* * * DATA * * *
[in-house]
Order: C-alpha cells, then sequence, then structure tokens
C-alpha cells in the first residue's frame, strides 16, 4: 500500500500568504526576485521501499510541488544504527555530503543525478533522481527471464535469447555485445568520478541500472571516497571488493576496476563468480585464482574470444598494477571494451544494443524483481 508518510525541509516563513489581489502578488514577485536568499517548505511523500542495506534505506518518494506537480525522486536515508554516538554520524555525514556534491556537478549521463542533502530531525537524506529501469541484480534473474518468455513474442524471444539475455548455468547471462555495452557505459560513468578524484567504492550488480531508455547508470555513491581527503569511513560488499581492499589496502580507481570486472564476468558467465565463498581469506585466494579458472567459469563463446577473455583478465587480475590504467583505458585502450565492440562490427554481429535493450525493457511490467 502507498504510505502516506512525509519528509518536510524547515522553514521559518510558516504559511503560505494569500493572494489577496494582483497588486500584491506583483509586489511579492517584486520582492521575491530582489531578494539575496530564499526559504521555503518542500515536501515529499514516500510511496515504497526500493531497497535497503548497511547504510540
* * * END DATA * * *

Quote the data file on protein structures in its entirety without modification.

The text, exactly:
[in-house]
Order: C-alpha cells, then sequence, then structure tokens
C-alpha cells in the first residue's frame, strides 16, 4: 500500500500568504526576485521501499510541488544504527555530503543525478533522481527471464535469447555485445568520478541500472571516497571488493576496476563468480585464482574470444598494477571494451544494443524483481 508518510525541509516563513489581489502578488514577485536568499517548505511523500542495506534505506518518494506537480525522486536515508554516538554520524555525514556534491556537478549521463542533502530531525537524506529501469541484480534473474518468455513474442524471444539475455548455468547471462555495452557505459560513468578524484567504492550488480531508455547508470555513491581527503569511513560488499581492499589496502580507481570486472564476468558467465565463498581469506585466494579458472567459469563463446577473455583478465587480475590504467583505458585502450565492440562490427554481429535493450525493457511490467 502507498504510505502516506512525509519528509518536510524547515522553514521559518510558516504559511503560505494569500493572494489577496494582483497588486500584491506583483509586489511579492517584486520582492521575491530582489531578494539575496530564499526559504521555503518542500515536501515529499514516500510511496515504497526500493531497497535497503548497511547504510540